std::unique_ptr pProcess(new
        Negate(pCLapp));
    pProcess->setInHandle(inHandle);
    pProcess->setOutHandle(outHandle);

    pProcess->init();
    pProcess->launch();

    pCLapp->device2Host(outHandle,
        SyncSource::BUFFER_ONLY);

    auto outputData=dynamic_pointer_cast
        (pCLapp->getData(outHandle));
    outputData->save("output.png",
        SyncSource::BUFFER_ONLY);

    pProcess.reset(nullptr);
    pCLapp->delData(inHandle);
    pCLapp->delData(outHandle);
    pCLapp = nullptr;
  } catch (std::exception& e) {
        std::cerr << "Error: " << e.what() << std::endl;
  }
}

OpenCLIPER: Negate.hpp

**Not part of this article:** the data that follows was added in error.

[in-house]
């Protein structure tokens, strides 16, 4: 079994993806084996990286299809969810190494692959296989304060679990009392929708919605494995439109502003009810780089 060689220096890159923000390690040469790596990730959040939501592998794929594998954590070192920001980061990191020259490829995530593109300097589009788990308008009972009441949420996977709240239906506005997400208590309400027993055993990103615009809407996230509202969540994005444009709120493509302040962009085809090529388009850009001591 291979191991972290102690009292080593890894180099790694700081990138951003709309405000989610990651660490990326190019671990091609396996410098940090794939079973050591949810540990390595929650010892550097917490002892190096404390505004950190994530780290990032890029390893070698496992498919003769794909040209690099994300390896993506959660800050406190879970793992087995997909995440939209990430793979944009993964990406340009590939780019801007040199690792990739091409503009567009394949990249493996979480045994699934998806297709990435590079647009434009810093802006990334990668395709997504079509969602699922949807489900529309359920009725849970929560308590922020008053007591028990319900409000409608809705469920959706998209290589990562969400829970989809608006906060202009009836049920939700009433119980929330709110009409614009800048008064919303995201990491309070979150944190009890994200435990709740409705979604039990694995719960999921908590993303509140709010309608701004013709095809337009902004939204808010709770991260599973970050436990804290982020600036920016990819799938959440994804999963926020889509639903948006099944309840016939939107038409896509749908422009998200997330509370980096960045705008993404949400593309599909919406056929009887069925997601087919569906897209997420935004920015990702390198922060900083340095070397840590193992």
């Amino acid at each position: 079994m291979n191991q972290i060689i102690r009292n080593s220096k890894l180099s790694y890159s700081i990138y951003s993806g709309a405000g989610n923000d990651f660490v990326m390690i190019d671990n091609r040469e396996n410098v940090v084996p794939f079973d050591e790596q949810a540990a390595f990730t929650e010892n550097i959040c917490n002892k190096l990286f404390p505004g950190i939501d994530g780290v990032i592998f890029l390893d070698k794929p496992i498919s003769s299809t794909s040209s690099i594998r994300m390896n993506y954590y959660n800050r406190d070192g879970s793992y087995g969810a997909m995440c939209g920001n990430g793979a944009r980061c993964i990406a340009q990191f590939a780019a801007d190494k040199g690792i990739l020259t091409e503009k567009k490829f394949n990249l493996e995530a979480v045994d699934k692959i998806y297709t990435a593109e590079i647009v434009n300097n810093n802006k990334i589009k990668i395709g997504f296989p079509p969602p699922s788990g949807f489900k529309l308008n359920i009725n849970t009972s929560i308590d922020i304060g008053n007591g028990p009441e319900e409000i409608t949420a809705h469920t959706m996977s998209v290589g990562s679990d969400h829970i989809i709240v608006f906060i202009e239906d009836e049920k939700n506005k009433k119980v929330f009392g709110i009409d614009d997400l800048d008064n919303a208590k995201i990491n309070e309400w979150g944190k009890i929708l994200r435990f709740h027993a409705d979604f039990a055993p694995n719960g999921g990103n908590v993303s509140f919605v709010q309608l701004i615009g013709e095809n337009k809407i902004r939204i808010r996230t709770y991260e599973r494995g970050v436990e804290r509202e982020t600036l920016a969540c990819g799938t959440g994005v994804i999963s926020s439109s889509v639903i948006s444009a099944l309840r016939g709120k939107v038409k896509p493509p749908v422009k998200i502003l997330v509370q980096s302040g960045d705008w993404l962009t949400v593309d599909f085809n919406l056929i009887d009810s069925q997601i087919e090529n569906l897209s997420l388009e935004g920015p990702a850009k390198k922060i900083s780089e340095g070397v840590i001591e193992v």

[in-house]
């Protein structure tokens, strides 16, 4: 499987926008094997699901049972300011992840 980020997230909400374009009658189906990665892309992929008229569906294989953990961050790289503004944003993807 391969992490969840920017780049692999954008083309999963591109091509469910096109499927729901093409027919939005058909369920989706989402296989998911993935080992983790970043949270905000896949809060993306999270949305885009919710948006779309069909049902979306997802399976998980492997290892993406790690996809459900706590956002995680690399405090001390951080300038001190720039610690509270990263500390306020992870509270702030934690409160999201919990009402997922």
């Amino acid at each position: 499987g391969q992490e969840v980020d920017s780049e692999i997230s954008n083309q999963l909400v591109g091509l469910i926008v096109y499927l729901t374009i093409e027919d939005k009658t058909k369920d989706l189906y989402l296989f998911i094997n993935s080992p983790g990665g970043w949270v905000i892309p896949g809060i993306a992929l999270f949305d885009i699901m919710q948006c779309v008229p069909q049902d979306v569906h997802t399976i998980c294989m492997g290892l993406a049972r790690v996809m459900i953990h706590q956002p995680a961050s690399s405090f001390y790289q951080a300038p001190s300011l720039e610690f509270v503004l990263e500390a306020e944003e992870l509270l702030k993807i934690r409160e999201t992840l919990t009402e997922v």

#include <OpenCLIPER/CLapp.hpp>
#include <OpenCLIPER/Process.hpp>

namespace OpenCLIPER {
    class Negate : public OpenCLIPER::Process {
        public:
            Negate(std::shared_ptr pCLapp):
                Process(pCLapp) {};
            void init();
            void launch(ProfileParameters profParms);
    };
}

OpenCLIPER: Negate.cpp

#include <Negate.hpp>

namespace OpenCLIPER {
    void Negate::init() {
        kernel = getApp()->getKernel("negate_kernel");
        queue = getApp()->getCommandQueue();
    }

    void Negate::launch(ProfileParameters profParms) {
        cl::Buffer* pInBuf = getInput()->
            getContiguousMemoryDeviceBuffer();
        cl::Buffer* pOutBuf = getOutput()->
            getContiguousMemoryDeviceBuffer();

        kernel.setArg(0, *pInBuf);
        kernel.setArg(1, *pOutBuf);

        cl::NDRange globalSizes = {NDARRAYWIDTH(getInput()->
            getNDArray(0)) * NDARRAYHEIGHT(getInput()->
            getNDArray(0))};

        queue.enqueueNDRangeKernel(kernel, cl::NullRange,
            globalSizes, cl::NDRange(), NULL, NULL);
    }
}